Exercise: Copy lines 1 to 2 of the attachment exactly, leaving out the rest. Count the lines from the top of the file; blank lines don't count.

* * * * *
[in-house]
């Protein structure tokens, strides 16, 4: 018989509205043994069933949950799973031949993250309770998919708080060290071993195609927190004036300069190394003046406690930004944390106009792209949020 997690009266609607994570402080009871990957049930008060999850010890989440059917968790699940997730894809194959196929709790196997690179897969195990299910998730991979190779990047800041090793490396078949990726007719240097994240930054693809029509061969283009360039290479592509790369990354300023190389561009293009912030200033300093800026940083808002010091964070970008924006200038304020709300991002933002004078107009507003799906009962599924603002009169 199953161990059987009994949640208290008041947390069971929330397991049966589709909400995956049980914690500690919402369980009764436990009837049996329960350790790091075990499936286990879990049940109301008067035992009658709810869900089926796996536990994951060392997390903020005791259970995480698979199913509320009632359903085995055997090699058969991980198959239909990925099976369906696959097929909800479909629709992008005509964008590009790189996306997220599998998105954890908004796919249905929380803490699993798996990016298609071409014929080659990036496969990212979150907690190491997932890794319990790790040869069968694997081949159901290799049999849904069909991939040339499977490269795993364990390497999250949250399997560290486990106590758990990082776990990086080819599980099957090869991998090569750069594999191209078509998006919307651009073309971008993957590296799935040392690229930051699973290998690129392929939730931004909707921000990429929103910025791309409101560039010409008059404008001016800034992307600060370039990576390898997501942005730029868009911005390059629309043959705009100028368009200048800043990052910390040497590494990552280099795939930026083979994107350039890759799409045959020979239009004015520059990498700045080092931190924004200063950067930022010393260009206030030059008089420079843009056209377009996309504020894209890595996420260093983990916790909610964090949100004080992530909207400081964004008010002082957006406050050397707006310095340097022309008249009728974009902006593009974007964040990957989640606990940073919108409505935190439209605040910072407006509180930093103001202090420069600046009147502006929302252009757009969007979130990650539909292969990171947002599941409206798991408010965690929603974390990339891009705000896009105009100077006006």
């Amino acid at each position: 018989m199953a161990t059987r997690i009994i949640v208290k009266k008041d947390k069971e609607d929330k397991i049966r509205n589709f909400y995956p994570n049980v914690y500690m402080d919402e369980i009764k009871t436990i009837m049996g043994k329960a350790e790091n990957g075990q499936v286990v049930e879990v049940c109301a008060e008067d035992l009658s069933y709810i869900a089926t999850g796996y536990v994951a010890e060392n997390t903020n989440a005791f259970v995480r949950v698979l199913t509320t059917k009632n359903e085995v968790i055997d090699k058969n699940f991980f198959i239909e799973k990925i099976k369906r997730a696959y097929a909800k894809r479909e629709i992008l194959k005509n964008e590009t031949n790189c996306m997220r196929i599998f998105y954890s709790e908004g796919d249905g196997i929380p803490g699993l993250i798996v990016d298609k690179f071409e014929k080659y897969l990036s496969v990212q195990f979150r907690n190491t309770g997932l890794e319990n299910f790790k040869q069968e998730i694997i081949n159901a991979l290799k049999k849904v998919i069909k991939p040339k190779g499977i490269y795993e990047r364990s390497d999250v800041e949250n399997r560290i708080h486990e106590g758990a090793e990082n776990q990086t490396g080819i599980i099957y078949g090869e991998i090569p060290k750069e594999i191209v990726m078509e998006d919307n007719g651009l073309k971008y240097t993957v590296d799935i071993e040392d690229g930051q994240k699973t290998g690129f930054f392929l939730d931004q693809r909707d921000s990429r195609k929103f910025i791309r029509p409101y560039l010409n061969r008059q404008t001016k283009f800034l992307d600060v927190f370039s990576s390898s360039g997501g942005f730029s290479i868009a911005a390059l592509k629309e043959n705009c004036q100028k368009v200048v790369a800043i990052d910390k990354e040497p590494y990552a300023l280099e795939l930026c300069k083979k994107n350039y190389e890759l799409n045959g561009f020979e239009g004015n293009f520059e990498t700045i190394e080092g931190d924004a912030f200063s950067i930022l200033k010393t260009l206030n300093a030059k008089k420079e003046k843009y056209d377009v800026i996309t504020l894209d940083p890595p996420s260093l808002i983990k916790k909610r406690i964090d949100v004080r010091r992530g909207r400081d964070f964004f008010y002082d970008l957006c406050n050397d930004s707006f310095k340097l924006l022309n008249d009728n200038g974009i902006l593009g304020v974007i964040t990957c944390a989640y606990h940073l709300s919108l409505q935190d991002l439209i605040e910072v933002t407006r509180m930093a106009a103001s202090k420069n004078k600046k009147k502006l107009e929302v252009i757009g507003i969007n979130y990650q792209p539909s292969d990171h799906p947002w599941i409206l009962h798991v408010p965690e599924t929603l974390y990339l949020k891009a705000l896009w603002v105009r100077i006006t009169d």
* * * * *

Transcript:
[in-house]
């Protein structure tokens, strides 16, 4: 018989509205043994069933949950799973031949993250309770998919708080060290071993195609927190004036300069190394003046406690930004944390106009792209949020 997690009266609607994570402080009871990957049930008060999850010890989440059917968790699940997730894809194959196929709790196997690179897969195990299910998730991979190779990047800041090793490396078949990726007719240097994240930054693809029509061969283009360039290479592509790369990354300023190389561009293009912030200033300093800026940083808002010091964070970008924006200038304020709300991002933002004078107009507003799906009962599924603002009169 199953161990059987009994949640208290008041947390069971929330397991049966589709909400995956049980914690500690919402369980009764436990009837049996329960350790790091075990499936286990879990049940109301008067035992009658709810869900089926796996536990994951060392997390903020005791259970995480698979199913509320009632359903085995055997090699058969991980198959239909990925099976369906696959097929909800479909629709992008005509964008590009790189996306997220599998998105954890908004796919249905929380803490699993798996990016298609071409014929080659990036496969990212979150907690190491997932890794319990790790040869069968694997081949159901290799049999849904069909991939040339499977490269795993364990390497999250949250399997560290486990106590758990990082776990990086080819599980099957090869991998090569750069594999191209078509998006919307651009073309971008993957590296799935040392690229930051699973290998690129392929939730931004909707921000990429929103910025791309409101560039010409008059404008001016800034992307600060370039990576390898997501942005730029868009911005390059629309043959705009100028368009200048800043990052910390040497590494990552280099795939930026083979994107350039890759799409045959020979239009004015520059990498700045080092931190924004200063950067930022010393260009206030030059008089420079843009056209377009996309504020894209890595996420260093983990916790909610964090949100004080992530909207400081964004008010002082957006406050050397707006310095340097022309008249009728974009902006593009974007964040990957989640606990940073919108409505935190439209605040910072407006509180930093103001202090420069600046009147502006929302252009757009969007979130990650539909292969990171947002599941409206798991408010965690929603974390990339891009705000896009105009100077006006």